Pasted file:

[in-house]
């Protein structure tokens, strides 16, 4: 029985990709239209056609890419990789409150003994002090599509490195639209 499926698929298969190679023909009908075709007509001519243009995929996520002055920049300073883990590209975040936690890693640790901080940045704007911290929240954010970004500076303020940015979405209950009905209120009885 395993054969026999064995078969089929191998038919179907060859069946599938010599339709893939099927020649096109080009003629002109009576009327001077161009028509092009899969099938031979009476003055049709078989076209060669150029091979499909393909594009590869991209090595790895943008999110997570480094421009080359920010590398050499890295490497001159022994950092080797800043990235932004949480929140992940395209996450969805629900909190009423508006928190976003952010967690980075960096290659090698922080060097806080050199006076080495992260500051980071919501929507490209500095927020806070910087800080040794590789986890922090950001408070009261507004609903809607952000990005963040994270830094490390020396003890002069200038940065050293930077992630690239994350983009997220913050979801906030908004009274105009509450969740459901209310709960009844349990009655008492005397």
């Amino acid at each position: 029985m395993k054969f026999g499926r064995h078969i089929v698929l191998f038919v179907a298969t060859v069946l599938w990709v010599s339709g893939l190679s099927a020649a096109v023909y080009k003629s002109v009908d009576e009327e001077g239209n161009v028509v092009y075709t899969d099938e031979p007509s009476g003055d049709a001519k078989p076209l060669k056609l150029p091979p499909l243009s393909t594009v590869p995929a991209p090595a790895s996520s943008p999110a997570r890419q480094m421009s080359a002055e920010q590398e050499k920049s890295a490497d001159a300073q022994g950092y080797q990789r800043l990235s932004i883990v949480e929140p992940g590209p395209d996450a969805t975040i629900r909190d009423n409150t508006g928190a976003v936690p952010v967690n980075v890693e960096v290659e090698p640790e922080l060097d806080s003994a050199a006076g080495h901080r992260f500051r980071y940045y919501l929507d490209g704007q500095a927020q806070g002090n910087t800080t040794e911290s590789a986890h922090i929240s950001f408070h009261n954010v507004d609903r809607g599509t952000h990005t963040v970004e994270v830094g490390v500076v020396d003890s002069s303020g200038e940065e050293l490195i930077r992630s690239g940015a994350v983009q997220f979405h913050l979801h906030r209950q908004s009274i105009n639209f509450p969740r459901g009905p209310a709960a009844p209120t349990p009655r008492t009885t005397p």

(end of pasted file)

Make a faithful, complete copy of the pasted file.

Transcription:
[in-house]
């Protein structure tokens, strides 16, 4: 029985990709239209056609890419990789409150003994002090599509490195639209 499926698929298969190679023909009908075709007509001519243009995929996520002055920049300073883990590209975040936690890693640790901080940045704007911290929240954010970004500076303020940015979405209950009905209120009885 395993054969026999064995078969089929191998038919179907060859069946599938010599339709893939099927020649096109080009003629002109009576009327001077161009028509092009899969099938031979009476003055049709078989076209060669150029091979499909393909594009590869991209090595790895943008999110997570480094421009080359920010590398050499890295490497001159022994950092080797800043990235932004949480929140992940395209996450969805629900909190009423508006928190976003952010967690980075960096290659090698922080060097806080050199006076080495992260500051980071919501929507490209500095927020806070910087800080040794590789986890922090950001408070009261507004609903809607952000990005963040994270830094490390020396003890002069200038940065050293930077992630690239994350983009997220913050979801906030908004009274105009509450969740459901209310709960009844349990009655008492005397």
């Amino acid at each position: 029985m395993k054969f026999g499926r064995h078969i089929v698929l191998f038919v179907a298969t060859v069946l599938w990709v010599s339709g893939l190679s099927a020649a096109v023909y080009k003629s002109v009908d009576e009327e001077g239209n161009v028509v092009y075709t899969d099938e031979p007509s009476g003055d049709a001519k078989p076209l060669k056609l150029p091979p499909l243009s393909t594009v590869p995929a991209p090595a790895s996520s943008p999110a997570r890419q480094m421009s080359a002055e920010q590398e050499k920049s890295a490497d001159a300073q022994g950092y080797q990789r800043l990235s932004i883990v949480e929140p992940g590209p395209d996450a969805t975040i629900r909190d009423n409150t508006g928190a976003v936690p952010v967690n980075v890693e960096v290659e090698p640790e922080l060097d806080s003994a050199a006076g080495h901080r992260f500051r980071y940045y919501l929507d490209g704007q500095a927020q806070g002090n910087t800080t040794e911290s590789a986890h922090i929240s950001f408070h009261n954010v507004d609903r809607g599509t952000h990005t963040v970004e994270v830094g490390v500076v020396d003890s002069s303020g200038e940065e050293l490195i930077r992630s690239g940015a994350v983009q997220f979405h913050l979801h906030r209950q908004s009274i105009n639209f509450p969740r459901g009905p209310a709960a009844p209120t349990p009655r008492t009885t005397p």